On 3 August, the German Cabinet adopted the Incentive Regulation Ordinance in accordance with the amendments proposed by the Bundesrat. The Incentive Regulation Ordinance is an ordinance that requires express approval from the Bundesrat. On 8 July 2016, the Bundesrat adopted several amendments. These have now been approved by the Federal Government as part of its decision of 3 August 2016.
State Secretary Baake said: "This ordinance helps create a regulatory framework for the expansion of distribution grids that is conducive to investment without losing sight of efficiency. This is an important prerequisite for quickly driving forward the energy transition in distribution grids in a way that is cost-efficient. As the regulatory body will also be required to publish more information on the work it is undertaking, this revised ordinance will also be more transparent."
The Federal Government's revised Incentive Regulation Ordinance thoroughly modernises the framework for investment for distribution grid operators. Rising shares of renewable energy are creating a need for further upgrading and modernisation of the distribution grids in the coming years. At the same time, the costs for the energy consumers need to be kept as low as possible. In order to create a more attractive environment for investment, it is to be possible to include rising capital costs from investments in the grid costs without any delay. In return, the annual cost adjustment will mean that energy consumers will benefit more quickly from lower capital costs. In addition to this, grid operators that are particularly efficient will be rewarded with a financial bonus.
The ordinance will likely enter into force before the end of this summer, after its promulgation in the Federal Law Gazette.
Details on the key points set out in the revised ordinance
Germany's distribution grids are currently the most reliable in the world. We want this to remain the case in future. The revised ordinance will therefore strengthen incentives for investment in the distribution grids.
The revised Incentive Regulation Ordinance contains three key points:
- The introduction of a capital cost adjustment: In order to improve investment conditions, investment costs are to be recognised in full without delay, replacing the system of offering a fixed-sum budget. In this way, investments can be refinanced straight away using grid charges. The system of providing fixed-sum budgets - which is based upon the notions of 'base effect', 'expansion factor' and 'investment measure' - is to be abolished. The costs are no longer to be compensated periodically, but will now be adjusted yearly.
- Effective, technology-neutral efficiency incentives: The system of comparing the efficiency of grid operators has been a real success story. In order to improve the practical implementation of this system, the powers of the Federal Network Agency have been expanded. In addition to this, grid operators that are particularly efficient will be rewarded with a financial bonus. This helps spur the use of efficient and innovative solutions and keep grid charges for consumers low.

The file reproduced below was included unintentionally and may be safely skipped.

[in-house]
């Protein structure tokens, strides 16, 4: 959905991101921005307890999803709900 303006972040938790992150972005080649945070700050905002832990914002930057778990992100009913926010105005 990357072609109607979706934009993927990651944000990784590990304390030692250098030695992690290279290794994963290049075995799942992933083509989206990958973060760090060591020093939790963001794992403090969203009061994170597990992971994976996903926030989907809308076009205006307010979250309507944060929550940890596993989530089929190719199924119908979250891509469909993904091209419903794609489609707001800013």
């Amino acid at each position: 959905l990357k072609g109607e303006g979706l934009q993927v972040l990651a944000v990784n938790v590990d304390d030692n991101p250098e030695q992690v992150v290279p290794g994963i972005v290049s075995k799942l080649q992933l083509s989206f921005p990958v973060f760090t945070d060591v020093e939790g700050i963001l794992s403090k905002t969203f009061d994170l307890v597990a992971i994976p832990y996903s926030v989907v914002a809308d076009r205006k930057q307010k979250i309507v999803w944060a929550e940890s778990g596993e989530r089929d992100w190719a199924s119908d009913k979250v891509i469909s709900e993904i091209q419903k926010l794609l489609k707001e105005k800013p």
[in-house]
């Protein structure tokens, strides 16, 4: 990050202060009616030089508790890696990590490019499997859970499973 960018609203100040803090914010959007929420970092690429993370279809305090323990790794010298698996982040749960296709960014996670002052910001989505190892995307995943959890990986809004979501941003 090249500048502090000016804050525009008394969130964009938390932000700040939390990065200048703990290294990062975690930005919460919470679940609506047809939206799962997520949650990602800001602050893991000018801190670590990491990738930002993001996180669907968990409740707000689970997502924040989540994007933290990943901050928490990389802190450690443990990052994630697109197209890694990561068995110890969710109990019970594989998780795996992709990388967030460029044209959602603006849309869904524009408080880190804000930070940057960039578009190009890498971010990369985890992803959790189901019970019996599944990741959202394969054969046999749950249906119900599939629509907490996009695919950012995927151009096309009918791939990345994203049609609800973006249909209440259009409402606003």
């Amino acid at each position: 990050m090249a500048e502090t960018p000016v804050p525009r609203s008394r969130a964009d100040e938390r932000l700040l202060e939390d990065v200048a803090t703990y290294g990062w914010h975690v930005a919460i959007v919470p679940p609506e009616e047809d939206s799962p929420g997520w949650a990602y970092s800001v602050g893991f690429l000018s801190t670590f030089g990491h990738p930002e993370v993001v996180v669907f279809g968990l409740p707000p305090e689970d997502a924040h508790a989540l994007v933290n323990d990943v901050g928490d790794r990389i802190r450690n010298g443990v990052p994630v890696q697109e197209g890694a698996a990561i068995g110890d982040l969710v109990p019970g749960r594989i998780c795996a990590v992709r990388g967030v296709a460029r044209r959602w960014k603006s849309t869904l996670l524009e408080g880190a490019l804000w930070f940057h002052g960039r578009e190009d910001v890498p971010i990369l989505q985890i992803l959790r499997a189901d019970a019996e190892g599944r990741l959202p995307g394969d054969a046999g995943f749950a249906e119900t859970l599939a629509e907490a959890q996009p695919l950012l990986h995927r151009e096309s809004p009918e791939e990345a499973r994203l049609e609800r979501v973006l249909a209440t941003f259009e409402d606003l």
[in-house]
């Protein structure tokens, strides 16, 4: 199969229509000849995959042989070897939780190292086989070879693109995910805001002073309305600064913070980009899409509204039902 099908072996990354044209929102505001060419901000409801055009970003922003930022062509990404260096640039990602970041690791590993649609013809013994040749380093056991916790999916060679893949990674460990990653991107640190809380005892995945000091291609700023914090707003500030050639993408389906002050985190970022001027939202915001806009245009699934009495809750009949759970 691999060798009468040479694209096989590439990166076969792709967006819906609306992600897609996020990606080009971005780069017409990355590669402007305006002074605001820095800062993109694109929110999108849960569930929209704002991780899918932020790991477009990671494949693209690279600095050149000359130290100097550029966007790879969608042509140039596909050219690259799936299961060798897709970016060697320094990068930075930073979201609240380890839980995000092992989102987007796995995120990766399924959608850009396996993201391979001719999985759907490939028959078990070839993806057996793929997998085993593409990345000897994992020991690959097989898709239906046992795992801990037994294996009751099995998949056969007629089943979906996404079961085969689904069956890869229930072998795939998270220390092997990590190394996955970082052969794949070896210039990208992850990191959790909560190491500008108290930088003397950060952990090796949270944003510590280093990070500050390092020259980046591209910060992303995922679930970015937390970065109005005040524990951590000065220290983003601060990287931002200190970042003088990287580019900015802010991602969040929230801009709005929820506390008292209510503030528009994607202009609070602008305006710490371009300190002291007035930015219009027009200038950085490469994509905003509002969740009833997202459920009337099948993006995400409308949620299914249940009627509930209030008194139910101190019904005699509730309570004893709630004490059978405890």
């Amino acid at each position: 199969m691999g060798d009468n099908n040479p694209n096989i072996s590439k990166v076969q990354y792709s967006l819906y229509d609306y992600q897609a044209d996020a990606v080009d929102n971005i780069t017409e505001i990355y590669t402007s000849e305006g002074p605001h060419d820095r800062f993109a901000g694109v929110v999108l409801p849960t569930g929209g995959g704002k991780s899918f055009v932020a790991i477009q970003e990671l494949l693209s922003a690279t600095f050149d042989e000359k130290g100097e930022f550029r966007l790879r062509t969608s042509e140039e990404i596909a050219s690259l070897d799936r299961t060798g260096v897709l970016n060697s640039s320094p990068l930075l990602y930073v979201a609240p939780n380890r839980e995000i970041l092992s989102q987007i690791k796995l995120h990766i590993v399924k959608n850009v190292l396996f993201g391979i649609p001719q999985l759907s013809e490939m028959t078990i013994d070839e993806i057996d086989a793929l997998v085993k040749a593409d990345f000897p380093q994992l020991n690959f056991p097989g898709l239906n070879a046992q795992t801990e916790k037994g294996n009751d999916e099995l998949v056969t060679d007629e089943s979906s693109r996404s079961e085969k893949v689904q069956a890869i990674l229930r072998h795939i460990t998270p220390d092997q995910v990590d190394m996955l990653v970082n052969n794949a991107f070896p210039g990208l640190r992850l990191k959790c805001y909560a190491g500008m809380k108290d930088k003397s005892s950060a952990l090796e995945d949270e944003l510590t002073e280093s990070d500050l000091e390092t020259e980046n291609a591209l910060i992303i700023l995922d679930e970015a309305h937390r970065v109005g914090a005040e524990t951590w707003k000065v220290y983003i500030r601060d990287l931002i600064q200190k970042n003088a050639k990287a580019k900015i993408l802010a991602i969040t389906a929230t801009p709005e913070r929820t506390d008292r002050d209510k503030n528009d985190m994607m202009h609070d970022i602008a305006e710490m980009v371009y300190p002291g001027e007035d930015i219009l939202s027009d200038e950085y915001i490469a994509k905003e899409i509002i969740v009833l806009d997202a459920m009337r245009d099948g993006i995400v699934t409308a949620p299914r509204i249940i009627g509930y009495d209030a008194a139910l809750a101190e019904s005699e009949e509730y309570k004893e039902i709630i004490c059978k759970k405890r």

- Procedural rules and transparency requirements: Grid regulation procedures are complex and are often difficult to understand for both consumers and investors. Increasing transparency is to fill any gaps in information. For transmission system operators, the system of incentive regulation in place up until now will in principle continue to apply. However, some of the amendments made - including in particular the implementation of more simplified procedures and new rules on transparency - will apply to all grid operators.
Apart from the revised Incentive Regulation Ordinance, the Federal Cabinet has approved a wide number of additional decisions in the field of energy and mining law.
For example, the Cabinet has adopted a bill on the stockholding of crude oil, on the collection of data on mineral oil, and on changing to high calorific value gas. This bill means that three laws will need to be revised.
- The revised Energy Industry Act is to include provisions that are to ensure that the necessary change from low calorific value gas to high calorific value gas can be made (change from L to H gas). This change has become necessary as, in the future, there will be less low calorific value gas available from the Netherlands and Germany. This gap will have to be covered over the coming years by changing to high calorific value gas. Around one third of gas customers are affected by this change. In order to make sure that these gas customers, who are based in the west of Germany, will be able to continue to use gas in the future, they will have to adapt their installations (such as gas boilers and gas stoves) accordingly. As a general rule, these adaptation costs will be covered by the relevant grid operator. The Federal Network Agency has been accompanying this process for many years. Further information (in German) can be found here.
- The revision of the Oil Data Act is to ensure that governments will be able to pass their oil supply data on to the statistical offices of the German Länder.
In addition to this, the Cabinet has also approved two ordinances in the area of mining. The Bundesrat has adopted amendments for both of these ordinances, which the Cabinet approved in its decision of 3 August. These apply to the Amending Ordinance on Mining Regulations in the Area of Coastal Waters and the Continental Shelf. The ordinance implements the EU Offshore Directive.
Secondly, amendments adopted by the Bundesrat on the Ordinance on the Introduction of Environmental Impact Assessments and Requirements for Using Fracking Technology and Deep Drilling in Mining have been approved by the German Cabinet. This ordinance is part of the 'fracking package'. The Bundesrat's deliberations on the relevant bills were concluded on 8 July 2016.